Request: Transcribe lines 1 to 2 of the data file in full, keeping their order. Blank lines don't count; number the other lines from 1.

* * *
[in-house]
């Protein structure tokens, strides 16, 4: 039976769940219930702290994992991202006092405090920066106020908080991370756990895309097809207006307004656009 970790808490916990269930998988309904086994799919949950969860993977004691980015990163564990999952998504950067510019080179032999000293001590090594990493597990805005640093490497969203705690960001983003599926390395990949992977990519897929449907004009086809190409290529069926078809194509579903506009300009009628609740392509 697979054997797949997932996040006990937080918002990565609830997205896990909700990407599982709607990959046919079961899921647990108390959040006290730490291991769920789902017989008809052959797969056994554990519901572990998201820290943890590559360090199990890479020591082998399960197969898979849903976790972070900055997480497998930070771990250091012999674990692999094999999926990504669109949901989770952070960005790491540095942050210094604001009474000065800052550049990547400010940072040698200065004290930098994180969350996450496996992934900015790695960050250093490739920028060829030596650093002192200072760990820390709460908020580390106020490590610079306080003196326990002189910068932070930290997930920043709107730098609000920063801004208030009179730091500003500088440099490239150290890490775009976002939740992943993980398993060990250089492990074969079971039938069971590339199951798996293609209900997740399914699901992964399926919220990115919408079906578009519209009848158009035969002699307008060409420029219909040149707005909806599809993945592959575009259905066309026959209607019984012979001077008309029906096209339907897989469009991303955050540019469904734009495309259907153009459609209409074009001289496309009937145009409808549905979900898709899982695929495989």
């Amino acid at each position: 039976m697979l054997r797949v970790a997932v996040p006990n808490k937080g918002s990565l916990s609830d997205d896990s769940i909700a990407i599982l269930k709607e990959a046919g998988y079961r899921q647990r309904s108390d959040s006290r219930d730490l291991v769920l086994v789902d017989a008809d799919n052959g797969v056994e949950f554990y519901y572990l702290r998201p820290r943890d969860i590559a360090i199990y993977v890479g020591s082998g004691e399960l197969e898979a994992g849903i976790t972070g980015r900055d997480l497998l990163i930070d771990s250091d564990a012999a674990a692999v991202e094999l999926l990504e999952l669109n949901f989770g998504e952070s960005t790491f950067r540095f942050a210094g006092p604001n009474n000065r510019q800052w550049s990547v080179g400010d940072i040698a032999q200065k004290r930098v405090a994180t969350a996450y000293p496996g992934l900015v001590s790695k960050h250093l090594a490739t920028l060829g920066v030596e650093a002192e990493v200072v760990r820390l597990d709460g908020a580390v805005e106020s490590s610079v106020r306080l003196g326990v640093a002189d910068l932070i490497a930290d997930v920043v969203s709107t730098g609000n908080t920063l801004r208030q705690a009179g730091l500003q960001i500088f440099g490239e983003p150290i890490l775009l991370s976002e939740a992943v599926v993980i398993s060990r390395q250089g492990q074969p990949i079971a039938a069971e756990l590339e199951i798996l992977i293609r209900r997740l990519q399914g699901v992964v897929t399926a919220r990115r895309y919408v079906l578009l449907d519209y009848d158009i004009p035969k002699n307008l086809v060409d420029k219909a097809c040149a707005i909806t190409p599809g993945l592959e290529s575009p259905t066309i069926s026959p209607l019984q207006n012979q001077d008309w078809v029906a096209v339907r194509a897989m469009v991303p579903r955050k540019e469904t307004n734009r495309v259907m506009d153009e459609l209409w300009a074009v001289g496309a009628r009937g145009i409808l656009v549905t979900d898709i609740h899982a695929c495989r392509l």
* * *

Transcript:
[in-house]
């Protein structure tokens, strides 16, 4: 039976769940219930702290994992991202006092405090920066106020908080991370756990895309097809207006307004656009 970790808490916990269930998988309904086994799919949950969860993977004691980015990163564990999952998504950067510019080179032999000293001590090594990493597990805005640093490497969203705690960001983003599926390395990949992977990519897929449907004009086809190409290529069926078809194509579903506009300009009628609740392509 697979054997797949997932996040006990937080918002990565609830997205896990909700990407599982709607990959046919079961899921647990108390959040006290730490291991769920789902017989008809052959797969056994554990519901572990998201820290943890590559360090199990890479020591082998399960197969898979849903976790972070900055997480497998930070771990250091012999674990692999094999999926990504669109949901989770952070960005790491540095942050210094604001009474000065800052550049990547400010940072040698200065004290930098994180969350996450496996992934900015790695960050250093490739920028060829030596650093002192200072760990820390709460908020580390106020490590610079306080003196326990002189910068932070930290997930920043709107730098609000920063801004208030009179730091500003500088440099490239150290890490775009976002939740992943993980398993060990250089492990074969079971039938069971590339199951798996293609209900997740399914699901992964399926919220990115919408079906578009519209009848158009035969002699307008060409420029219909040149707005909806599809993945592959575009259905066309026959209607019984012979001077008309029906096209339907897989469009991303955050540019469904734009495309259907153009459609209409074009001289496309009937145009409808549905979900898709899982695929495989």